Once the entity permissions are setup, you can link them to the appropriate Web Role.

Here is how the Web Template renders on the portal;

Web Template on the Portal Page

The Good Stuff, Writing the Code

In my example, I would need to update the rbms_approved boolean field on the rbms_timeentry (custom) entity. Our next step is to create the Site Settings to allow the Portal Web API to access this entity and field.

As per the Microsoft documentation you will need to add three site setting values using the Portal Management app, one to enable the entity, one to specify the fields (I choose all fields, by setting the value to *) and another for error reporting. You need to specify the schema name in the site setting name value.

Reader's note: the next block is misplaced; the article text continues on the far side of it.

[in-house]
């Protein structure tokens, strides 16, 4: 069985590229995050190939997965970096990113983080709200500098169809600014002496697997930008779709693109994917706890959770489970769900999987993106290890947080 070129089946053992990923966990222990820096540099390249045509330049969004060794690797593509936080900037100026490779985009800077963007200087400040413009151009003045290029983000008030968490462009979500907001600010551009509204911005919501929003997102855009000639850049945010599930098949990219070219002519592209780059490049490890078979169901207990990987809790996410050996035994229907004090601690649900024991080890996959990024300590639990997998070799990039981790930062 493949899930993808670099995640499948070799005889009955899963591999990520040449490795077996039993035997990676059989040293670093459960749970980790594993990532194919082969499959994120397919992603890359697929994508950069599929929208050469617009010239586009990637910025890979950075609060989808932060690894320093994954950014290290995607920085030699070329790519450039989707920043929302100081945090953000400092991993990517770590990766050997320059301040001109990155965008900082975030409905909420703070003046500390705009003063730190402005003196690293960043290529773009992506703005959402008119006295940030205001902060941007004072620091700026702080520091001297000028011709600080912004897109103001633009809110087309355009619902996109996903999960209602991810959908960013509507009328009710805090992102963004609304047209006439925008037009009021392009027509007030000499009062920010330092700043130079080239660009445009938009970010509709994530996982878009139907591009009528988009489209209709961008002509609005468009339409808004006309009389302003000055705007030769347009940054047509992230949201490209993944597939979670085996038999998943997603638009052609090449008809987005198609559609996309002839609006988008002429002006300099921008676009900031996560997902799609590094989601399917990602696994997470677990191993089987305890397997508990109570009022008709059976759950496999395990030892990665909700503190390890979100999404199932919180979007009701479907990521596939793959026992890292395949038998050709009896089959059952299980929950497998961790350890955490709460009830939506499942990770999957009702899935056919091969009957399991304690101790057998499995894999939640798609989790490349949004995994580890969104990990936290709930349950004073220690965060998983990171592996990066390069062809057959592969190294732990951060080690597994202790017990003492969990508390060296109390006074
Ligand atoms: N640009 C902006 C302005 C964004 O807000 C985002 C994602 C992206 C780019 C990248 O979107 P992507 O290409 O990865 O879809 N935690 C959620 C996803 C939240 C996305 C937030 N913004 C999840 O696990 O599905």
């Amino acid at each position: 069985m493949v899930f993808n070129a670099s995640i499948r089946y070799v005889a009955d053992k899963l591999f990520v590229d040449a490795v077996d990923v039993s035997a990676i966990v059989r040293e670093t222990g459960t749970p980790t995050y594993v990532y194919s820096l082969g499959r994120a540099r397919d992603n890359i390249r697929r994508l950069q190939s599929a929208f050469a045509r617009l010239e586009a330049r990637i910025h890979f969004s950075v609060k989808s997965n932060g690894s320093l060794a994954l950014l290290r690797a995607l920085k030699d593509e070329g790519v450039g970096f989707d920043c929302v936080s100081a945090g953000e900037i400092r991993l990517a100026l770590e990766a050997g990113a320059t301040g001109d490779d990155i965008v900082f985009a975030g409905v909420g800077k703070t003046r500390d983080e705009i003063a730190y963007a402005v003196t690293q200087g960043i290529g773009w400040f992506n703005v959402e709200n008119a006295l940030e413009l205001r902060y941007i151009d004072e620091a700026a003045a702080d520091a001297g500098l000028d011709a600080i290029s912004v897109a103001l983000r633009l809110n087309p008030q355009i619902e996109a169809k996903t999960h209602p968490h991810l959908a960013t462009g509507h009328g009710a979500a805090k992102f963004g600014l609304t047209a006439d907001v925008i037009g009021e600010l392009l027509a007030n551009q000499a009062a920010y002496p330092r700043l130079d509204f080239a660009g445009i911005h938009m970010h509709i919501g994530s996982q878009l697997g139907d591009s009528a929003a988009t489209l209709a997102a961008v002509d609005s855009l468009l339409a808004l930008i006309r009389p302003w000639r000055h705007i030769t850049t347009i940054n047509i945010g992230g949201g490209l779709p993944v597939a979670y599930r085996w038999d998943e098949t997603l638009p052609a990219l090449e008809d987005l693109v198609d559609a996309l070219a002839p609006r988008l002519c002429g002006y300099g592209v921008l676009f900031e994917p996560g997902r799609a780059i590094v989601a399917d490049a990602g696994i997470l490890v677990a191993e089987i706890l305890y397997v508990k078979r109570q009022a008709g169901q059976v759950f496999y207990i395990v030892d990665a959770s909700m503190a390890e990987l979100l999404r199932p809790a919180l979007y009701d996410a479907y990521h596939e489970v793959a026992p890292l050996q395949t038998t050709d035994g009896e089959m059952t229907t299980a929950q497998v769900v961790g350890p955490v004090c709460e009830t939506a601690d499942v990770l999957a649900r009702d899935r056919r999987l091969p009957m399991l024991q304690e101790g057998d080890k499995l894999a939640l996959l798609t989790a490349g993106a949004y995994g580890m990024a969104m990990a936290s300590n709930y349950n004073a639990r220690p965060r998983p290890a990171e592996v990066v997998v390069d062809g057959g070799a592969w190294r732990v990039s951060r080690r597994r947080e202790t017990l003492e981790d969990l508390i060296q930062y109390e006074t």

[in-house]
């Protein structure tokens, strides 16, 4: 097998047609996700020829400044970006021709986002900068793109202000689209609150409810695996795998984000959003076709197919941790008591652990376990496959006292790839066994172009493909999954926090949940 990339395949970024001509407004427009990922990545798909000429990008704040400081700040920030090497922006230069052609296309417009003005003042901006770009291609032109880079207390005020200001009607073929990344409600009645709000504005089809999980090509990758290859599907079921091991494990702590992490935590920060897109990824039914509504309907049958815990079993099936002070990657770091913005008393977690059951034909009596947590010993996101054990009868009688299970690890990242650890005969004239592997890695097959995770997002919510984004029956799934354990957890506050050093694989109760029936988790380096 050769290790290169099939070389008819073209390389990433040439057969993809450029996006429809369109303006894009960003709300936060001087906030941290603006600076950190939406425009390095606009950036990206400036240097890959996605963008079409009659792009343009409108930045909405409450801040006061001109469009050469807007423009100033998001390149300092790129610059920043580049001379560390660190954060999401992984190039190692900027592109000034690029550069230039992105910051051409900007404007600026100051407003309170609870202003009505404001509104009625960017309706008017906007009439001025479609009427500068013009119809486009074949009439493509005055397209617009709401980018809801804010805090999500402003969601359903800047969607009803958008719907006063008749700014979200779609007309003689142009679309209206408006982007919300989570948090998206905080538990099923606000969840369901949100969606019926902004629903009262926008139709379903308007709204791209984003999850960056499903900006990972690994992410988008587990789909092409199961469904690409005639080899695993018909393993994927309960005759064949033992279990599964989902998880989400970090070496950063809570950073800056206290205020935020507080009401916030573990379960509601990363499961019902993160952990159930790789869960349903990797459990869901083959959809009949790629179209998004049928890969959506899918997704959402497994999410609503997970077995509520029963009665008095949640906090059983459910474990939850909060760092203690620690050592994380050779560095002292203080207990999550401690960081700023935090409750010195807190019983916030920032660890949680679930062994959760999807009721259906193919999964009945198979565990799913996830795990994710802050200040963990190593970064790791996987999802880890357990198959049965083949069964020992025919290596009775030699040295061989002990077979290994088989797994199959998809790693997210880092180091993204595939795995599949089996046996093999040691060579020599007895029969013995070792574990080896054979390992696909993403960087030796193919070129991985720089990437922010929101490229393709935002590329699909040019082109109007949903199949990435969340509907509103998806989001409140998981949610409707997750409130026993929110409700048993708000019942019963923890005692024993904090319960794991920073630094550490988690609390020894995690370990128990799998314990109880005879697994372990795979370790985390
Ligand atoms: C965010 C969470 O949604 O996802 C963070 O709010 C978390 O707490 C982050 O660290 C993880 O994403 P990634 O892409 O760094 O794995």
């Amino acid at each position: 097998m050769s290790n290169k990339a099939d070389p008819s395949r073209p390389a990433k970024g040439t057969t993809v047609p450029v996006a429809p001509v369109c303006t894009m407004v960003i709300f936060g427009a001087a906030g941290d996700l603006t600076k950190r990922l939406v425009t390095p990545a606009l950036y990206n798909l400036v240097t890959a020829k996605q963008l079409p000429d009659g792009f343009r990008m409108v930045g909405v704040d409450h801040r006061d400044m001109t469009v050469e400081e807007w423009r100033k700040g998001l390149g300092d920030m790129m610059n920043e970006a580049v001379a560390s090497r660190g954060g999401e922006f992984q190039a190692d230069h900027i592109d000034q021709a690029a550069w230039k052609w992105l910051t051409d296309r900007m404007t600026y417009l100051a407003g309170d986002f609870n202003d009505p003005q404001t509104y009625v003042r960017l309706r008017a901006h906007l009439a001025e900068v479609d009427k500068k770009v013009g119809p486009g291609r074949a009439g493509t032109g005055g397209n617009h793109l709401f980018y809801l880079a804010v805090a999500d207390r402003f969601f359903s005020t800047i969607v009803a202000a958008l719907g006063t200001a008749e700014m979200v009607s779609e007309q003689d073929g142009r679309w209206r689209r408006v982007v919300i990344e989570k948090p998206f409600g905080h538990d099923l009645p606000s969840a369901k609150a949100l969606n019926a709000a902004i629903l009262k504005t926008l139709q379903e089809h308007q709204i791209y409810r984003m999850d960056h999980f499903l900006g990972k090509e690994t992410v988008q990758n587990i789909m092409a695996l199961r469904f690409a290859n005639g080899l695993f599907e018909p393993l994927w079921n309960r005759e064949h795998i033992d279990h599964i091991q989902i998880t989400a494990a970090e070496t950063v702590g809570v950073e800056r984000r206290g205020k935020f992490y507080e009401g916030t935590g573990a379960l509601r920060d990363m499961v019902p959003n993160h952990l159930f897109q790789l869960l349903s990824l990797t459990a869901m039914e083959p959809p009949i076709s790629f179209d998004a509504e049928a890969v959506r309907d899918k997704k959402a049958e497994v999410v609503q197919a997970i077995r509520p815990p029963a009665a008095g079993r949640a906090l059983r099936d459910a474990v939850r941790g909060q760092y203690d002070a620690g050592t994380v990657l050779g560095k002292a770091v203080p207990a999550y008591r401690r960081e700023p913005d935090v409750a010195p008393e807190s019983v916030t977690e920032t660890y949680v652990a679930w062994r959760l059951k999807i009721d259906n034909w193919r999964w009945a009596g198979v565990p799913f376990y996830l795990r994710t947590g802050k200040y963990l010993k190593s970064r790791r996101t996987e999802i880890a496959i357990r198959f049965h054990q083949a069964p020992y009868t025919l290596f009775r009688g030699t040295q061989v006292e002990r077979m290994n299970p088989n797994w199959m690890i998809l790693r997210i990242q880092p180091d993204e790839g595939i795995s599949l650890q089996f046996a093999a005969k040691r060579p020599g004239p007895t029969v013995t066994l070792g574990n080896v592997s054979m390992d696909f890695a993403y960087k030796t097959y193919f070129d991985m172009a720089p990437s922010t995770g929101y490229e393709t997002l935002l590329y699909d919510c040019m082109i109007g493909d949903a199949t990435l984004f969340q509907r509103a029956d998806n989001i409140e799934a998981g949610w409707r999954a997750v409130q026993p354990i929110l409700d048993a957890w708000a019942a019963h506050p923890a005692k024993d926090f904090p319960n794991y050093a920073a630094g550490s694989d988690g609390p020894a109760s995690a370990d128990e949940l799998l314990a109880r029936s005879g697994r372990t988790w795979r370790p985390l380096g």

Site Settings

Wrapper AJAX

In order to communicate with the CDS endpoint, the code will need a token and validate that the call is coming from the portal. You really do not need to stress too much over this because Microsoft has provided a Wrapper AJAX function that you can cut and paste into your code. You can get the code by clicking this link.

I created a Web Template record exclusively to contain this code so I can re-use it for multiple templates and update it only once as it evolves.

In the Web Template for my specific use case, I simply added a reference to the Web API template by adding the following line to my web template:

{% include 'WrapperAJAX' %}

So added into my Web Template code:

Finally we can get down to writing some code to update the data in the Common Data Service.

You can add JavaScript functions to Web Templates between <script></script> tags. I added two functions that were fired from the onchange event when a user “checked” or “unchecked” an HTML checkbox.

I passed the GUID from the record that was to be updated as we need that for the Portal WebAPI